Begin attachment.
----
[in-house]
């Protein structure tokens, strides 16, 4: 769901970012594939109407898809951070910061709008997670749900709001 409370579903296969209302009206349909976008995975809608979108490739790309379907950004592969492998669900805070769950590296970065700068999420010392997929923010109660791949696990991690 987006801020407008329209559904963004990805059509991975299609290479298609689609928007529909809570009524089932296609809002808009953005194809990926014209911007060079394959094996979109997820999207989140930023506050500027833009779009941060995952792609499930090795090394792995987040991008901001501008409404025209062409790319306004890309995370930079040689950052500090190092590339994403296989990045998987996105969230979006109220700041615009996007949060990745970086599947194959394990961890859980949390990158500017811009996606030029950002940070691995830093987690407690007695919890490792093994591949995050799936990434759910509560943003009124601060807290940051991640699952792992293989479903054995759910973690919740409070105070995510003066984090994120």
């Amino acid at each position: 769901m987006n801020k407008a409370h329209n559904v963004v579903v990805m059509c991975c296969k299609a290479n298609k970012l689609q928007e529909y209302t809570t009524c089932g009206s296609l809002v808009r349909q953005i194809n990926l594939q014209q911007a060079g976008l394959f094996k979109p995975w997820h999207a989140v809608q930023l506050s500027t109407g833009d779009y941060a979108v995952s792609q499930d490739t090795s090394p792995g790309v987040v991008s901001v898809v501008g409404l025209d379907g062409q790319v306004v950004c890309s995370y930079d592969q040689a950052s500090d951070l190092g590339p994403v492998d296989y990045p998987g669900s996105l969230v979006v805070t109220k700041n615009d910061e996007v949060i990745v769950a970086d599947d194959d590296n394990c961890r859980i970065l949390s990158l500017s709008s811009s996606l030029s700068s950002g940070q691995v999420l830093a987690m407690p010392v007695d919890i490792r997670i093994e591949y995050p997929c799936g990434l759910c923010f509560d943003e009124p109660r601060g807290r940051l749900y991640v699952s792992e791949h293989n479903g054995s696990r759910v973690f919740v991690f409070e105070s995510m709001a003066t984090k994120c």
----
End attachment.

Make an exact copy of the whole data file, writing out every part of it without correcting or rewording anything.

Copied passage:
[in-house]
């Protein structure tokens, strides 16, 4: 769901970012594939109407898809951070910061709008997670749900709001 409370579903296969209302009206349909976008995975809608979108490739790309379907950004592969492998669900805070769950590296970065700068999420010392997929923010109660791949696990991690 987006801020407008329209559904963004990805059509991975299609290479298609689609928007529909809570009524089932296609809002808009953005194809990926014209911007060079394959094996979109997820999207989140930023506050500027833009779009941060995952792609499930090795090394792995987040991008901001501008409404025209062409790319306004890309995370930079040689950052500090190092590339994403296989990045998987996105969230979006109220700041615009996007949060990745970086599947194959394990961890859980949390990158500017811009996606030029950002940070691995830093987690407690007695919890490792093994591949995050799936990434759910509560943003009124601060807290940051991640699952792992293989479903054995759910973690919740409070105070995510003066984090994120």
């Amino acid at each position: 769901m987006n801020k407008a409370h329209n559904v963004v579903v990805m059509c991975c296969k299609a290479n298609k970012l689609q928007e529909y209302t809570t009524c089932g009206s296609l809002v808009r349909q953005i194809n990926l594939q014209q911007a060079g976008l394959f094996k979109p995975w997820h999207a989140v809608q930023l506050s500027t109407g833009d779009y941060a979108v995952s792609q499930d490739t090795s090394p792995g790309v987040v991008s901001v898809v501008g409404l025209d379907g062409q790319v306004v950004c890309s995370y930079d592969q040689a950052s500090d951070l190092g590339p994403v492998d296989y990045p998987g669900s996105l969230v979006v805070t109220k700041n615009d910061e996007v949060i990745v769950a970086d599947d194959d590296n394990c961890r859980i970065l949390s990158l500017s709008s811009s996606l030029s700068s950002g940070q691995v999420l830093a987690m407690p010392v007695d919890i490792r997670i093994e591949y995050p997929c799936g990434l759910c923010f509560d943003e009124p109660r601060g807290r940051l749900y991640v699952s792992e791949h293989n479903g054995s696990r759910v973690f919740v991690f409070e105070s995510m709001a003066t984090k994120c």